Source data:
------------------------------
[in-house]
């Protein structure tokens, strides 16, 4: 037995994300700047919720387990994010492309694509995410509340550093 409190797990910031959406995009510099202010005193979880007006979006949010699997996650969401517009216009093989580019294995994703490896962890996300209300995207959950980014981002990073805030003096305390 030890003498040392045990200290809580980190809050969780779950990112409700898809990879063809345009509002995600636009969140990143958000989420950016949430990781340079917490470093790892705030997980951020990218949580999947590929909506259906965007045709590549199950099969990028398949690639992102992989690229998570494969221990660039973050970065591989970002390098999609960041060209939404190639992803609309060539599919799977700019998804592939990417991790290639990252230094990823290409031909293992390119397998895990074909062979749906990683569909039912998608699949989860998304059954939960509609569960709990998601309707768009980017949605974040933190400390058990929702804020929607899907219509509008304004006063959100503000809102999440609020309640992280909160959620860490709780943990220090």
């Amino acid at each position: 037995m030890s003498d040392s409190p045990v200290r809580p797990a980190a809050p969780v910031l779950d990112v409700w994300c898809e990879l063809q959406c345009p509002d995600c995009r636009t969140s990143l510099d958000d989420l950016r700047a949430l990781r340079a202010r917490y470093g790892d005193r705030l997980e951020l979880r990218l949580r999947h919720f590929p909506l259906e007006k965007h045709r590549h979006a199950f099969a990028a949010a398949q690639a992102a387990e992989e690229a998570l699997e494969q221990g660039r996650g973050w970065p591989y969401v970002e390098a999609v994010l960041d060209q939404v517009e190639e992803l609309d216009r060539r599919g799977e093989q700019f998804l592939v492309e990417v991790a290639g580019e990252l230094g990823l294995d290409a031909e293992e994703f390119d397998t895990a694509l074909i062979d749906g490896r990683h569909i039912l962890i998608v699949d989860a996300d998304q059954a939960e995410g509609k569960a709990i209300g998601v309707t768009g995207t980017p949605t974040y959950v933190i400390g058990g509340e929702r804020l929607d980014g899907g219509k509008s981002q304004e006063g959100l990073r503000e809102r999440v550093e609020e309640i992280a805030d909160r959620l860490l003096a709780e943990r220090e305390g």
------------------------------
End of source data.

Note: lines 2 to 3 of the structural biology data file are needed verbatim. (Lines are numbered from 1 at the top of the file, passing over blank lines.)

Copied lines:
């Protein structure tokens, strides 16, 4: 037995994300700047919720387990994010492309694509995410509340550093 409190797990910031959406995009510099202010005193979880007006979006949010699997996650969401517009216009093989580019294995994703490896962890996300209300995207959950980014981002990073805030003096305390 030890003498040392045990200290809580980190809050969780779950990112409700898809990879063809345009509002995600636009969140990143958000989420950016949430990781340079917490470093790892705030997980951020990218949580999947590929909506259906965007045709590549199950099969990028398949690639992102992989690229998570494969221990660039973050970065591989970002390098999609960041060209939404190639992803609309060539599919799977700019998804592939990417991790290639990252230094990823290409031909293992390119397998895990074909062979749906990683569909039912998608699949989860998304059954939960509609569960709990998601309707768009980017949605974040933190400390058990929702804020929607899907219509509008304004006063959100503000809102999440609020309640992280909160959620860490709780943990220090």
């Amino acid at each position: 037995m030890s003498d040392s409190p045990v200290r809580p797990a980190a809050p969780v910031l779950d990112v409700w994300c898809e990879l063809q959406c345009p509002d995600c995009r636009t969140s990143l510099d958000d989420l950016r700047a949430l990781r340079a202010r917490y470093g790892d005193r705030l997980e951020l979880r990218l949580r999947h919720f590929p909506l259906e007006k965007h045709r590549h979006a199950f099969a990028a949010a398949q690639a992102a387990e992989e690229a998570l699997e494969q221990g660039r996650g973050w970065p591989y969401v970002e390098a999609v994010l960041d060209q939404v517009e190639e992803l609309d216009r060539r599919g799977e093989q700019f998804l592939v492309e990417v991790a290639g580019e990252l230094g990823l294995d290409a031909e293992e994703f390119d397998t895990a694509l074909i062979d749906g490896r990683h569909i039912l962890i998608v699949d989860a996300d998304q059954a939960e995410g509609k569960a709990i209300g998601v309707t768009g995207t980017p949605t974040y959950v933190i400390g058990g509340e929702r804020l929607d980014g899907g219509k509008s981002q304004e006063g959100l990073r503000e809102r999440v550093e609020e309640i992280a805030d909160r959620l860490l003096a709780e943990r220090e305390g």